Have you seen Christ?  Mary was there and saw him, even though he ought to have been dead. And soon the others would see him as well. And these important people, Mary, Peter, the unnamed disciple who Jesus loved, known to this, the fourth gospel's writer and the people for whom he originally wrote, were privileged. It is quite possible that when these words were written, the deaths of Mary Magdalene and the beloved disciple were as of yet in the awareness of the community for whom they were written, first-hand witnesses to the resurrection of Christ whose very words instilled faith among those who did not see him but trusted in the very first-hand accounts of those people they knew.  

But what of us? 1,900 years after this gospel was written, what are we to make of these texts. I know I am not the first 21st century Christian who, as a child wished for a time machine to take me back, back, back to the days of Jesus Christ, so I could see for myself exactly what took place. So that the lingering doubt which I thought I alone had and once declared sinful and evil would be extinguished once and for all and I would have perfect faith. That I could watch the healings and see the miracles and hear the parables and witness the scenes at the tomb. Take my Polaroid camera with me, snap shots of everything that took place... and then build myself an explanation to those poor 1st century Judeans as to what exactly the "click" "whirrrrrrrrr" of the little photograph appearing out.  Hiding the print as soon as it emerged. In the pockets of my garment.  

Okay, so I admit, this was an elaborate fantasy of mine as a child, which I had all bases covered. And maybe not everyone got into such detail of wondering.  Particularly how I would account for the batteries running out or getting more film or heaven forbid, my time machine breaking down! Still never figured out an easy way to know Aramaic or Greek, for that matter, but I did have two years of Latin by the 11th grade so I could at least get by with the Romans! Somewhat.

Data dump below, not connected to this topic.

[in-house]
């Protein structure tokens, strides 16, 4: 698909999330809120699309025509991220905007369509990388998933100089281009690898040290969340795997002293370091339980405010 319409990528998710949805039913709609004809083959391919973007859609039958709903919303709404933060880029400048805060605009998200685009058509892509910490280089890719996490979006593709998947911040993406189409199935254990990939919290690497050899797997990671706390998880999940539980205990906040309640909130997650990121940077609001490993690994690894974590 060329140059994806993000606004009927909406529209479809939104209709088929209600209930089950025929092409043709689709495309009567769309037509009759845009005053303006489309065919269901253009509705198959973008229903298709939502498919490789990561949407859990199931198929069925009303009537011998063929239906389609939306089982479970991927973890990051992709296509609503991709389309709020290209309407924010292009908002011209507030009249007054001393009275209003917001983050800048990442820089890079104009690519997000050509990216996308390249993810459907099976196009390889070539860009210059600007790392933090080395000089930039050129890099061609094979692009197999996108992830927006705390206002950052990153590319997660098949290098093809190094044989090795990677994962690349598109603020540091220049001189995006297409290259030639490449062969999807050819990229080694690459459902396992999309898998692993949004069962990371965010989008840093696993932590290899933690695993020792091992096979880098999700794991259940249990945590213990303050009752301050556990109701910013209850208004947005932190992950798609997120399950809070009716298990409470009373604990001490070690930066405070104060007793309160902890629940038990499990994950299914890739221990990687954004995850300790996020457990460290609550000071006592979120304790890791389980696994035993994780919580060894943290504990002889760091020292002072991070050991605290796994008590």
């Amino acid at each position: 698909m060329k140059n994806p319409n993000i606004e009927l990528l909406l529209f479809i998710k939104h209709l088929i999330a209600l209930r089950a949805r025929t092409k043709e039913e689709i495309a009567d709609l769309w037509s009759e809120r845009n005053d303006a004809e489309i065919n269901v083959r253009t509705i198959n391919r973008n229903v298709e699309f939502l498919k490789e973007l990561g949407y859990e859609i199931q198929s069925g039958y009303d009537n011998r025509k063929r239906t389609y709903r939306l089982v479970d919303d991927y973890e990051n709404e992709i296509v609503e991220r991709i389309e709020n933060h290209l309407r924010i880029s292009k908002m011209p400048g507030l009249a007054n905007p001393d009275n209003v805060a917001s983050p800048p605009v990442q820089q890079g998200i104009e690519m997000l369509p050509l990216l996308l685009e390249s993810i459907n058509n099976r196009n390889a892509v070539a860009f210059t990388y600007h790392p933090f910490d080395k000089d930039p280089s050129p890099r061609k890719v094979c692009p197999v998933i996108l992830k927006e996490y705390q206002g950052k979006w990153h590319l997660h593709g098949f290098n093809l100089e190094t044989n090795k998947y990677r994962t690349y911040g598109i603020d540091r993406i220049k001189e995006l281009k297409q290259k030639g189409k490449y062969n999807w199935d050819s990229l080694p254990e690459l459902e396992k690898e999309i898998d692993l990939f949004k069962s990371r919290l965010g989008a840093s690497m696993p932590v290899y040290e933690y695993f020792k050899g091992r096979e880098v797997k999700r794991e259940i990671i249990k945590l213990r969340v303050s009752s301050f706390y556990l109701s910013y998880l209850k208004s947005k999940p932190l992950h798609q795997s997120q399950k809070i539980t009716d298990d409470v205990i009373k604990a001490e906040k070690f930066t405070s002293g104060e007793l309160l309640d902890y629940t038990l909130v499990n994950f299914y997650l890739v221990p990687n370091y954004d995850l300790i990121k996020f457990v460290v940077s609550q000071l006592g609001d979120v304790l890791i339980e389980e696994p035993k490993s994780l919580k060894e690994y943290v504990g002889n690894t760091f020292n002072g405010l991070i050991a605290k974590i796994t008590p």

But all this, my sisters and brothers were in the name of myself becoming a trustworthy witness, with unblemished faith, able to say for all of you: Yes, I have seen Christ, and he doesn't quite look like you thought he did. Here, I have a photograph that I took right here and even though it's just a bit blurry...you can clearly make out that he's our Lord and savior. Maybe 1 out of 3 Poloroid photographs look good, unless you really have time to set it up.  But I saw him myself and here's the proof!  

But as you can well imagine, I never got to have my own time machine.  I never got to travel back in time and witness the miracles and parables and stories and eating with prostitutes and tax collectors and suffering and death on the cross and resurrection of Lord Jesus Christ.